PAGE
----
I have antechinus

I HAVE antechinus.

Not a sexually transmitted disease, but a … sort of … a bit like … like a mouse. As you might expect of almost anything with fur in Australia, it’s a mouse with a pouch.

That fact that it has a pouch ought to render it cute, like koalas and possum, but there’s nothing cute about a rodent (sorry, marsupial) that poos in your sock drawer.

And on your towel shelf.

And in the folds of your clean sheets.

And on the Christmas gifts you’ve bought for your family.

That’s how I knew they were antechinus Ñ by the poo. Because if you were to place me in the witness box and make me swear under oath, I would have to admit that Ñ until last night Ñ I’d never actually seen antechinus in the house, I don’t hear them; I can’t smell them; they don’t chew holes in the skirting board and whatever they eat Ñ it’s not what I eat.

In fact, for an animal that appears to eat so little it’s amazing they can poo so much. Nor is it like mouse poo.

Although they’re only slightly larger than a mouse, their turds would make a hippopotamus proud.

Except that antechinus poo is long, and has a distinctly rough surface to it, like a miniature loofah. Defecating must be antechinus hell.

I was beginning to doubt my own sanity. It’s true I hadn’t seen them; not in the sense of catching one eyeball to eyeball, just before the shoe hits it (maybe I have only the one antechinus, but, if so, it has serious bowel problems).

But several times during the evenings I have been aware of a “presence”. Something dark crossing the curtains (or the floor or the bureau or the table where I’m eating dinner) that is gone again in a nanosecond, like a word on the tip of your tongue that you can’t quite recall, or something with fangs that’s going to bite your neck and drink your blood.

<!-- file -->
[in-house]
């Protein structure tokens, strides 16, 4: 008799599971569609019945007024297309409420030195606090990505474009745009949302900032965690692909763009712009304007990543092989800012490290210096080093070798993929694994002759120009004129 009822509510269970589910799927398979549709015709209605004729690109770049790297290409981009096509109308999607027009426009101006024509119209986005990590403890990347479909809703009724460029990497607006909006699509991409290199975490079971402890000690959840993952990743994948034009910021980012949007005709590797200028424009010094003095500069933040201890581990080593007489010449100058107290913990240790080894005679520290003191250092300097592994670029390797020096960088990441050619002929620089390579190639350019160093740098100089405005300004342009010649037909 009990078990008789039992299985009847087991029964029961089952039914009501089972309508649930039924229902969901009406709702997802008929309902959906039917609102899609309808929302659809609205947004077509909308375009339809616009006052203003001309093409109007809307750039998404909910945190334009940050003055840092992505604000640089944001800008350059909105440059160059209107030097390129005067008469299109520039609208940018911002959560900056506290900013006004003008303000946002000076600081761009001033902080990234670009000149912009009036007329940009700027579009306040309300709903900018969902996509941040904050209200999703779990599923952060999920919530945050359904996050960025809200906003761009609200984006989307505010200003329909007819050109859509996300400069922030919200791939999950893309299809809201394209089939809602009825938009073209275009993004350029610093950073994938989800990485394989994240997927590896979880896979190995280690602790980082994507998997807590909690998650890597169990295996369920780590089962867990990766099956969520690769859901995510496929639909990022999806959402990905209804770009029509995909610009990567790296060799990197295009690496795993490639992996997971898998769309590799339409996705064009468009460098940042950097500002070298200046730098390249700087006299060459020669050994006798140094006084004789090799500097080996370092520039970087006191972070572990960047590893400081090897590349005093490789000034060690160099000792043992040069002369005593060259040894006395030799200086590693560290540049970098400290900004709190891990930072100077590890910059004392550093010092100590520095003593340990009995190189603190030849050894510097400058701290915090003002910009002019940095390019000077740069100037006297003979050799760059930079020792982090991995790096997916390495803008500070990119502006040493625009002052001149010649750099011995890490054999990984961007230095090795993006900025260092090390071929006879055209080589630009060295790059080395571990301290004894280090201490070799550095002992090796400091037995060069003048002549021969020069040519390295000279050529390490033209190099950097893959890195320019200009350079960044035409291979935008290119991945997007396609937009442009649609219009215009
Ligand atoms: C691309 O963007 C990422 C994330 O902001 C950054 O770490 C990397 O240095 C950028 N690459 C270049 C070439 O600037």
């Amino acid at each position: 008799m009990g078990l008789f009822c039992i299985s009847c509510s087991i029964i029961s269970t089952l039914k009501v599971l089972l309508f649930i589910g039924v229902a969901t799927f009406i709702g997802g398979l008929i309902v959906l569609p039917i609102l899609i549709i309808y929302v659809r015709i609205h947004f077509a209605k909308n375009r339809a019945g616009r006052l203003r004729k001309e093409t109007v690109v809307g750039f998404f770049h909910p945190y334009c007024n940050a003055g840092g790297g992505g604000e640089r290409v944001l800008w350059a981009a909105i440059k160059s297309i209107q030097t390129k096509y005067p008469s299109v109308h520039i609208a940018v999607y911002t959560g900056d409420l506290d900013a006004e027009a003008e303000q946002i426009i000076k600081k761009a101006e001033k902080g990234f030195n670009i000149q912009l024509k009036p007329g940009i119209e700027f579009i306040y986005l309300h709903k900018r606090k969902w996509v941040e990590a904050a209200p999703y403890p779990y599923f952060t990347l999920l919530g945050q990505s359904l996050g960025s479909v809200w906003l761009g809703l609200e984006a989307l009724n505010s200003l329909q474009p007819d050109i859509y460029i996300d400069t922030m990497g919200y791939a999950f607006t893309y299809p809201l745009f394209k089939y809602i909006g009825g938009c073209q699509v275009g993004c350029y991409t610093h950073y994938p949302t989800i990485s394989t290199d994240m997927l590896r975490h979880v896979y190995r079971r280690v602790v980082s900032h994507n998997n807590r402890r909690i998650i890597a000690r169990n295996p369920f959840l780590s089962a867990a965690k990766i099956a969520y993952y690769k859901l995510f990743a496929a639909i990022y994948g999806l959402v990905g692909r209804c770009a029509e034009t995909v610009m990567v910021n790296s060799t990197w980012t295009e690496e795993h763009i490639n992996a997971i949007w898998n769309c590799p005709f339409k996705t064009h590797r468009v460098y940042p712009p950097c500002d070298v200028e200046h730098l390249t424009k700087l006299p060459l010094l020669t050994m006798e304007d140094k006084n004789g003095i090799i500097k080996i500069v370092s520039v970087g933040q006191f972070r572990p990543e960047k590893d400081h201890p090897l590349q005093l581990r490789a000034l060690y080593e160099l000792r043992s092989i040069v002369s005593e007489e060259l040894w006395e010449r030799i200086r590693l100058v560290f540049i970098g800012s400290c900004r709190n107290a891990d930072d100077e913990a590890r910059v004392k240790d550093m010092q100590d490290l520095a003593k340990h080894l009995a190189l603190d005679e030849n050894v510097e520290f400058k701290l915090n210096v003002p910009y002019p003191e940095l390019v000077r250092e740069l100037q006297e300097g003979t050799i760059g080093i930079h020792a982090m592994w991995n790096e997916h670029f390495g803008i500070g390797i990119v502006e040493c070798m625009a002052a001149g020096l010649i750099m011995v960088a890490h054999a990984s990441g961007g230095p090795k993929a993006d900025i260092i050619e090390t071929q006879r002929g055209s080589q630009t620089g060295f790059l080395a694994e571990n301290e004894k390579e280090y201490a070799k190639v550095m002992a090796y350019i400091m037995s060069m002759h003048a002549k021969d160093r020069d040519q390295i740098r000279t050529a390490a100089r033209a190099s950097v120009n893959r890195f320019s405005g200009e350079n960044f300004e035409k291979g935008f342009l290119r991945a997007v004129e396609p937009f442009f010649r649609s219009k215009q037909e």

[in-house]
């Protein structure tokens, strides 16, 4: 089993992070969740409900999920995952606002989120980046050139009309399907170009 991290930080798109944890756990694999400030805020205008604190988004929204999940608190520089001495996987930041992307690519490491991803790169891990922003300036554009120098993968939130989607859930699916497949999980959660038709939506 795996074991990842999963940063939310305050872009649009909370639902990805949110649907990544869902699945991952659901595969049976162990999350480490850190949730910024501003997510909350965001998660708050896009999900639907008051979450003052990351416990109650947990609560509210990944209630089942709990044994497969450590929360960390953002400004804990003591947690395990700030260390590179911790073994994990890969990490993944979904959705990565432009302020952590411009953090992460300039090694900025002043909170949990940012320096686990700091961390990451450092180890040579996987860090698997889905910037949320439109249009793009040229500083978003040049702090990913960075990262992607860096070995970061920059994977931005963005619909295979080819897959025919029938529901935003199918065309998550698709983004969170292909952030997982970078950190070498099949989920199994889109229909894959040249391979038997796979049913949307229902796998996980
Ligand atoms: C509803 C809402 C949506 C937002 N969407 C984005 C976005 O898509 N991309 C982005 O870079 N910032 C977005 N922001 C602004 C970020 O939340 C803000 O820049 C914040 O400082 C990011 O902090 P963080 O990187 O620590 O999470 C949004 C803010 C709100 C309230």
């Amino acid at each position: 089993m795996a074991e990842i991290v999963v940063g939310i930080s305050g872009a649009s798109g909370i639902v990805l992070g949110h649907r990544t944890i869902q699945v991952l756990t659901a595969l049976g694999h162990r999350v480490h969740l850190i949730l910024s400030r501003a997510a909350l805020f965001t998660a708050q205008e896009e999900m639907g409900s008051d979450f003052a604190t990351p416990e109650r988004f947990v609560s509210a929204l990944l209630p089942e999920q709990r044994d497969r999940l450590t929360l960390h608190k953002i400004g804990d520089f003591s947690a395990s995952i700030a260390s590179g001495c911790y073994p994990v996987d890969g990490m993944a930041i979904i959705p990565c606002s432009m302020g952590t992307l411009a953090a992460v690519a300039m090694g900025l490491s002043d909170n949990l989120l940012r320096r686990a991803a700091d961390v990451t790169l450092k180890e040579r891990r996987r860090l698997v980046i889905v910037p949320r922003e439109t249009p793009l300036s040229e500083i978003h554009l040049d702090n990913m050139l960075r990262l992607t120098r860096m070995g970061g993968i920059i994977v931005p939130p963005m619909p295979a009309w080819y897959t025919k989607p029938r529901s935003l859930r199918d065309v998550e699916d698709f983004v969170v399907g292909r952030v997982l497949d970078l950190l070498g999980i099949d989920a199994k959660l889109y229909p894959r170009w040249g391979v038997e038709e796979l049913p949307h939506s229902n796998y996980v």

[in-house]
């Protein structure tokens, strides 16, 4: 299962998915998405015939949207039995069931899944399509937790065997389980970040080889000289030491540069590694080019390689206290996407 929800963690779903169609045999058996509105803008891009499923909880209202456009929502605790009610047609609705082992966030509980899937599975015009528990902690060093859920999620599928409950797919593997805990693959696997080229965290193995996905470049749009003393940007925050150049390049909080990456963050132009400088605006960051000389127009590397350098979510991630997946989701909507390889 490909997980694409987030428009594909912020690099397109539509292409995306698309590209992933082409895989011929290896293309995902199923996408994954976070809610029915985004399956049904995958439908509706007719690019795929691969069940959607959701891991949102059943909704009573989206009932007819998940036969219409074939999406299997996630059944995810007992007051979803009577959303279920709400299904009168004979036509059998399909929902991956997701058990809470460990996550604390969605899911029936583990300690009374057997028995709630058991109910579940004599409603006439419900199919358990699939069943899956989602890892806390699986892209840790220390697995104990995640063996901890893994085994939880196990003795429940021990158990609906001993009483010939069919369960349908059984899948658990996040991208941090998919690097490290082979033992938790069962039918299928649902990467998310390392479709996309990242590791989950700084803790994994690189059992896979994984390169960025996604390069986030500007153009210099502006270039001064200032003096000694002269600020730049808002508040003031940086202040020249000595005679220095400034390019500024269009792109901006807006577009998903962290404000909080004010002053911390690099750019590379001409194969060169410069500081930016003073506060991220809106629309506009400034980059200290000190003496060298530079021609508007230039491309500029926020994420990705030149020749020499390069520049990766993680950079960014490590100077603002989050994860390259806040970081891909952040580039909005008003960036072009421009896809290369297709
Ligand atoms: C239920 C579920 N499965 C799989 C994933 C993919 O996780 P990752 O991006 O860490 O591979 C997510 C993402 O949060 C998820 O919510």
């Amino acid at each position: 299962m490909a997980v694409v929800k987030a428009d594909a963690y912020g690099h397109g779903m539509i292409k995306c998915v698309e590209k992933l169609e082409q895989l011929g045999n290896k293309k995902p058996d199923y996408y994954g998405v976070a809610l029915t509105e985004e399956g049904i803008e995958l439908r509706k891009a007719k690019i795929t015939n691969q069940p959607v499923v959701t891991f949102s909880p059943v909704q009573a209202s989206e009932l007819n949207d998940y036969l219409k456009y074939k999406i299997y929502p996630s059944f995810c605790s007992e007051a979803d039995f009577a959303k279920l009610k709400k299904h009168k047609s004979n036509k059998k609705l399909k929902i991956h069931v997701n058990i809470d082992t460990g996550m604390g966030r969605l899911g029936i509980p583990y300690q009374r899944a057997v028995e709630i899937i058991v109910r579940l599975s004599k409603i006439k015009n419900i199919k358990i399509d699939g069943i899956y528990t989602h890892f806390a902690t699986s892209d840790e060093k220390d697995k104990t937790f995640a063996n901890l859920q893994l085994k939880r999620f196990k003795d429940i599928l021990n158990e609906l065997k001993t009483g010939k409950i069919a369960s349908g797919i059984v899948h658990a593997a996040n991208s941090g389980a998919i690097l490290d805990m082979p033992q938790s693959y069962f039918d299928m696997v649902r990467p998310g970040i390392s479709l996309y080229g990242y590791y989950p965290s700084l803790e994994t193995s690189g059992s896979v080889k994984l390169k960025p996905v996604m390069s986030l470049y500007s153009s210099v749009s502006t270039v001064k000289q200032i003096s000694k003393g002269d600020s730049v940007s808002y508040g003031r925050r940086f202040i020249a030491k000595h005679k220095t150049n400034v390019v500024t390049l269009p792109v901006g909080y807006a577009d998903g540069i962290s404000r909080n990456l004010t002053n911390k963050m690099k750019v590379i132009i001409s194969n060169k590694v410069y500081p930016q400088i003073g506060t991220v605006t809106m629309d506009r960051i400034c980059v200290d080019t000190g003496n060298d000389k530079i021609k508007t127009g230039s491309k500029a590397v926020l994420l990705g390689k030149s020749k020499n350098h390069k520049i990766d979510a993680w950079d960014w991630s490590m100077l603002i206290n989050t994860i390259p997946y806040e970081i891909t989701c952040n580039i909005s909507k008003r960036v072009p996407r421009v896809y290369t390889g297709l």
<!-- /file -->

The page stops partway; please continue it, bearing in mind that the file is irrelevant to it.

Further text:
But I am not alone. It’s my belief the people who named them had never seen them either. Do you have any idea what “antechinus” means! It’s from the Greek, meaning “like a hedgehog”, which is the same as saying a koala is like a praying mantis.

Antechinus are furry; hedgehogs have spines; hedgehogs live … well, under hedges; antechinus live in my Christmas-present stockpile. And my socks. And my towels.

And while we’re on the subject of hitting one with a shoe Ñ you can’t. Not legally anyway. It’s a native species (naturally Ñ it has a pouch!) and it’s protected by law.

Not only can you not harm them. The law also says you can’t move them, as in relocate them. So unless they grow tired of the décor, or they fill the entire house with poo, it looks like I’m stuck with them.

It could be worse. Among my stock of Christmas presents is a considerable amount of chocolate. They haven’t touched it! None of the wrapping paper has been chewed to make a nest. It they’d been rats or mice they’d have eaten everything that wasn’t in a lead-lined box.

This whole thing came to a head last night when I changed the sheets. I lifted the new ones off the shelf and there beneath it was an antechinus. They have round eyes and a pointy nose (oh all right, like a hedgehog’s) and they wear a look of startled surprise. At least, this one did.

Startled to point of immobility. We stared at each other. It might have smiled.

And my shoe was out reach. Which was just as well because in those long, two seconds that we faced each other down I became aware of not one pair , but two pairs of eyes staring back at me.

The second pair belonged to the baby, which had given up its mother’s pouch and was riding around on her back, as antechinus babies do.

“Bugger it,” I thought.

But what I actually said was “Merry Christmas,” and I closed the cupboard door.